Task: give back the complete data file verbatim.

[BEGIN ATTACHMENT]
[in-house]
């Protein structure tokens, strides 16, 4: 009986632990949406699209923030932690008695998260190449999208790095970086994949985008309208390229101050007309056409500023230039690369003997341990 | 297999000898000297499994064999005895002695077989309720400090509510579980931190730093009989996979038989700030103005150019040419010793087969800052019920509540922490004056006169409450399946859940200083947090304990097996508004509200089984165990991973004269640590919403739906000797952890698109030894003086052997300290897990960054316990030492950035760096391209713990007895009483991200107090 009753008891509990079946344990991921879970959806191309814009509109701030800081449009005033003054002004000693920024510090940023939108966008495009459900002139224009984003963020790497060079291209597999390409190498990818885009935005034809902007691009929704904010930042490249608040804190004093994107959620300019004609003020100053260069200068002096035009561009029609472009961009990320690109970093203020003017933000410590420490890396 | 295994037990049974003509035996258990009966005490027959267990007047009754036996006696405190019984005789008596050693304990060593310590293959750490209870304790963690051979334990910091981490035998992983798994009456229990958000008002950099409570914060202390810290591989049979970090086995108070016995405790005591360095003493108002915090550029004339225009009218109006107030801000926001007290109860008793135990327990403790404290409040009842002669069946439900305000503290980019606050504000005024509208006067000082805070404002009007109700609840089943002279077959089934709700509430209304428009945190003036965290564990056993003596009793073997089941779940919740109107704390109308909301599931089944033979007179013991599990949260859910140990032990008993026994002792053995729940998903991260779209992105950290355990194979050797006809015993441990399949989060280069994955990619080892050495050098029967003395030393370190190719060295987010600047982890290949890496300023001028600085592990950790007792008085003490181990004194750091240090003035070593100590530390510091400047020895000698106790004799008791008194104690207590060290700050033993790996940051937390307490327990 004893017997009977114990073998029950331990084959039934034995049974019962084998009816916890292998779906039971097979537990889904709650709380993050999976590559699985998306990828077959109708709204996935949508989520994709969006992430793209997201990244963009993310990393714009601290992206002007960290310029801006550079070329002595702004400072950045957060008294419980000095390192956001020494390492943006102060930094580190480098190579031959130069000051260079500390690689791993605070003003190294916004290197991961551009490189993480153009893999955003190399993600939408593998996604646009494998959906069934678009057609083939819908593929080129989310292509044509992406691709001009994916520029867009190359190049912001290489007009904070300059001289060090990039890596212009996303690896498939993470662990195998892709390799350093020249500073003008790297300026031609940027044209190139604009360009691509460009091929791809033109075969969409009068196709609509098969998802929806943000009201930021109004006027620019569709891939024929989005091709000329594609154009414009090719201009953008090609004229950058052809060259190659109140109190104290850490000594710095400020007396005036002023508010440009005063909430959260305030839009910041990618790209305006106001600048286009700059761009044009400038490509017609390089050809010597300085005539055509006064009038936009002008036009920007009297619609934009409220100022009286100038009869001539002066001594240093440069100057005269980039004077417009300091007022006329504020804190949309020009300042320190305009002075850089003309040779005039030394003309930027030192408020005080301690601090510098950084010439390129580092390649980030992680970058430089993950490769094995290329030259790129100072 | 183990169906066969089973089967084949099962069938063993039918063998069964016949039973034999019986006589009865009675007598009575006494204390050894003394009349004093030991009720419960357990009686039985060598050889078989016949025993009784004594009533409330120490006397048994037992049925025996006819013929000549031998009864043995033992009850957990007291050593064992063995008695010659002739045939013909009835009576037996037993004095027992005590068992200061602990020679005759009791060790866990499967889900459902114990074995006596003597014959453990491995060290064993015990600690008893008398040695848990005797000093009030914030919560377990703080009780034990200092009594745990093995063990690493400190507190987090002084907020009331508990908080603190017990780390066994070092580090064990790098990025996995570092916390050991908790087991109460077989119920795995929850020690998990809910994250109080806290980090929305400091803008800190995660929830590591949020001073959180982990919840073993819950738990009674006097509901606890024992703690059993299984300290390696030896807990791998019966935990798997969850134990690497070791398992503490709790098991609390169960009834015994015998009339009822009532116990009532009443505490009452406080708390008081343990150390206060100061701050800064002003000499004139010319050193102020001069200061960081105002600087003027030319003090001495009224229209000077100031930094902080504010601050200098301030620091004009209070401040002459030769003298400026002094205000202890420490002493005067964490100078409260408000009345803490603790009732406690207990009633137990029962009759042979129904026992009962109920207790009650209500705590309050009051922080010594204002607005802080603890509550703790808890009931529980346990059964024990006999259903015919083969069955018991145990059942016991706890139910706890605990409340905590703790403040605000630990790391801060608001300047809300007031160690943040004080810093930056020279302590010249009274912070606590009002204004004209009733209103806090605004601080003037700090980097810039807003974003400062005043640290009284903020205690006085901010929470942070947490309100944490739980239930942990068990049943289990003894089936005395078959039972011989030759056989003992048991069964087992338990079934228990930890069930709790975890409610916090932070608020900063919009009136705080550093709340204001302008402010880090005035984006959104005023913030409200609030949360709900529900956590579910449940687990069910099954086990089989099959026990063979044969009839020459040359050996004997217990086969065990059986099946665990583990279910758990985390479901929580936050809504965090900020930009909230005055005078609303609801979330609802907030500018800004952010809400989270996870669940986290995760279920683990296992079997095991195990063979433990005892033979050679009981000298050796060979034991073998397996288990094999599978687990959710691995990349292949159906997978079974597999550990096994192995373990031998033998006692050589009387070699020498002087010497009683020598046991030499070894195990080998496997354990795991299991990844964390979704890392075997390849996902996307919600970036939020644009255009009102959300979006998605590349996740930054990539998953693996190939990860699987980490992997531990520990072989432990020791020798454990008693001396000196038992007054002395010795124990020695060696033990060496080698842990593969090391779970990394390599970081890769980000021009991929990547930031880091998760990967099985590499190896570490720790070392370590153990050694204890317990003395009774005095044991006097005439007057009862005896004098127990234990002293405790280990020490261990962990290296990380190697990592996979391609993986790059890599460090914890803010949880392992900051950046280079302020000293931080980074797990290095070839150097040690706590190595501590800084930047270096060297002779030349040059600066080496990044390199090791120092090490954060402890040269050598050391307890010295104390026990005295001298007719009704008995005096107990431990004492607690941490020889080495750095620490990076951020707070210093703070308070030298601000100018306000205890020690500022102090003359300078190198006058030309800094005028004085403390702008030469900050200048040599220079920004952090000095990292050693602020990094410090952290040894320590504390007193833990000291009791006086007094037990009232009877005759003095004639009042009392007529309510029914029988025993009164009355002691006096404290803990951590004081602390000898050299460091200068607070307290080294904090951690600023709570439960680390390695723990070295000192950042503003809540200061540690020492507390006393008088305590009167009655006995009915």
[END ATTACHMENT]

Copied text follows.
[in-house]
């Protein structure tokens, strides 16, 4: 009986632990949406699209923030932690008695998260190449999208790095970086994949985008309208390229101050007309056409500023230039690369003997341990 | 297999000898000297499994064999005895002695077989309720400090509510579980931190730093009989996979038989700030103005150019040419010793087969800052019920509540922490004056006169409450399946859940200083947090304990097996508004509200089984165990991973004269640590919403739906000797952890698109030894003086052997300290897990960054316990030492950035760096391209713990007895009483991200107090 009753008891509990079946344990991921879970959806191309814009509109701030800081449009005033003054002004000693920024510090940023939108966008495009459900002139224009984003963020790497060079291209597999390409190498990818885009935005034809902007691009929704904010930042490249608040804190004093994107959620300019004609003020100053260069200068002096035009561009029609472009961009990320690109970093203020003017933000410590420490890396 | 295994037990049974003509035996258990009966005490027959267990007047009754036996006696405190019984005789008596050693304990060593310590293959750490209870304790963690051979334990910091981490035998992983798994009456229990958000008002950099409570914060202390810290591989049979970090086995108070016995405790005591360095003493108002915090550029004339225009009218109006107030801000926001007290109860008793135990327990403790404290409040009842002669069946439900305000503290980019606050504000005024509208006067000082805070404002009007109700609840089943002279077959089934709700509430209304428009945190003036965290564990056993003596009793073997089941779940919740109107704390109308909301599931089944033979007179013991599990949260859910140990032990008993026994002792053995729940998903991260779209992105950290355990194979050797006809015993441990399949989060280069994955990619080892050495050098029967003395030393370190190719060295987010600047982890290949890496300023001028600085592990950790007792008085003490181990004194750091240090003035070593100590530390510091400047020895000698106790004799008791008194104690207590060290700050033993790996940051937390307490327990 004893017997009977114990073998029950331990084959039934034995049974019962084998009816916890292998779906039971097979537990889904709650709380993050999976590559699985998306990828077959109708709204996935949508989520994709969006992430793209997201990244963009993310990393714009601290992206002007960290310029801006550079070329002595702004400072950045957060008294419980000095390192956001020494390492943006102060930094580190480098190579031959130069000051260079500390690689791993605070003003190294916004290197991961551009490189993480153009893999955003190399993600939408593998996604646009494998959906069934678009057609083939819908593929080129989310292509044509992406691709001009994916520029867009190359190049912001290489007009904070300059001289060090990039890596212009996303690896498939993470662990195998892709390799350093020249500073003008790297300026031609940027044209190139604009360009691509460009091929791809033109075969969409009068196709609509098969998802929806943000009201930021109004006027620019569709891939024929989005091709000329594609154009414009090719201009953008090609004229950058052809060259190659109140109190104290850490000594710095400020007396005036002023508010440009005063909430959260305030839009910041990618790209305006106001600048286009700059761009044009400038490509017609390089050809010597300085005539055509006064009038936009002008036009920007009297619609934009409220100022009286100038009869001539002066001594240093440069100057005269980039004077417009300091007022006329504020804190949309020009300042320190305009002075850089003309040779005039030394003309930027030192408020005080301690601090510098950084010439390129580092390649980030992680970058430089993950490769094995290329030259790129100072 | 183990169906066969089973089967084949099962069938063993039918063998069964016949039973034999019986006589009865009675007598009575006494204390050894003394009349004093030991009720419960357990009686039985060598050889078989016949025993009784004594009533409330120490006397048994037992049925025996006819013929000549031998009864043995033992009850957990007291050593064992063995008695010659002739045939013909009835009576037996037993004095027992005590068992200061602990020679005759009791060790866990499967889900459902114990074995006596003597014959453990491995060290064993015990600690008893008398040695848990005797000093009030914030919560377990703080009780034990200092009594745990093995063990690493400190507190987090002084907020009331508990908080603190017990780390066994070092580090064990790098990025996995570092916390050991908790087991109460077989119920795995929850020690998990809910994250109080806290980090929305400091803008800190995660929830590591949020001073959180982990919840073993819950738990009674006097509901606890024992703690059993299984300290390696030896807990791998019966935990798997969850134990690497070791398992503490709790098991609390169960009834015994015998009339009822009532116990009532009443505490009452406080708390008081343990150390206060100061701050800064002003000499004139010319050193102020001069200061960081105002600087003027030319003090001495009224229209000077100031930094902080504010601050200098301030620091004009209070401040002459030769003298400026002094205000202890420490002493005067964490100078409260408000009345803490603790009732406690207990009633137990029962009759042979129904026992009962109920207790009650209500705590309050009051922080010594204002607005802080603890509550703790808890009931529980346990059964024990006999259903015919083969069955018991145990059942016991706890139910706890605990409340905590703790403040605000630990790391801060608001300047809300007031160690943040004080810093930056020279302590010249009274912070606590009002204004004209009733209103806090605004601080003037700090980097810039807003974003400062005043640290009284903020205690006085901010929470942070947490309100944490739980239930942990068990049943289990003894089936005395078959039972011989030759056989003992048991069964087992338990079934228990930890069930709790975890409610916090932070608020900063919009009136705080550093709340204001302008402010880090005035984006959104005023913030409200609030949360709900529900956590579910449940687990069910099954086990089989099959026990063979044969009839020459040359050996004997217990086969065990059986099946665990583990279910758990985390479901929580936050809504965090900020930009909230005055005078609303609801979330609802907030500018800004952010809400989270996870669940986290995760279920683990296992079997095991195990063979433990005892033979050679009981000298050796060979034991073998397996288990094999599978687990959710691995990349292949159906997978079974597999550990096994192995373990031998033998006692050589009387070699020498002087010497009683020598046991030499070894195990080998496997354990795991299991990844964390979704890392075997390849996902996307919600970036939020644009255009009102959300979006998605590349996740930054990539998953693996190939990860699987980490992997531990520990072989432990020791020798454990008693001396000196038992007054002395010795124990020695060696033990060496080698842990593969090391779970990394390599970081890769980000021009991929990547930031880091998760990967099985590499190896570490720790070392370590153990050694204890317990003395009774005095044991006097005439007057009862005896004098127990234990002293405790280990020490261990962990290296990380190697990592996979391609993986790059890599460090914890803010949880392992900051950046280079302020000293931080980074797990290095070839150097040690706590190595501590800084930047270096060297002779030349040059600066080496990044390199090791120092090490954060402890040269050598050391307890010295104390026990005295001298007719009704008995005096107990431990004492607690941490020889080495750095620490990076951020707070210093703070308070030298601000100018306000205890020690500022102090003359300078190198006058030309800094005028004085403390702008030469900050200048040599220079920004952090000095990292050693602020990094410090952290040894320590504390007193833990000291009791006086007094037990009232009877005759003095004639009042009392007529309510029914029988025993009164009355002691006096404290803990951590004081602390000898050299460091200068607070307290080294904090951690600023709570439960680390390695723990070295000192950042503003809540200061540690020492507390006393008088305590009167009655006995009915």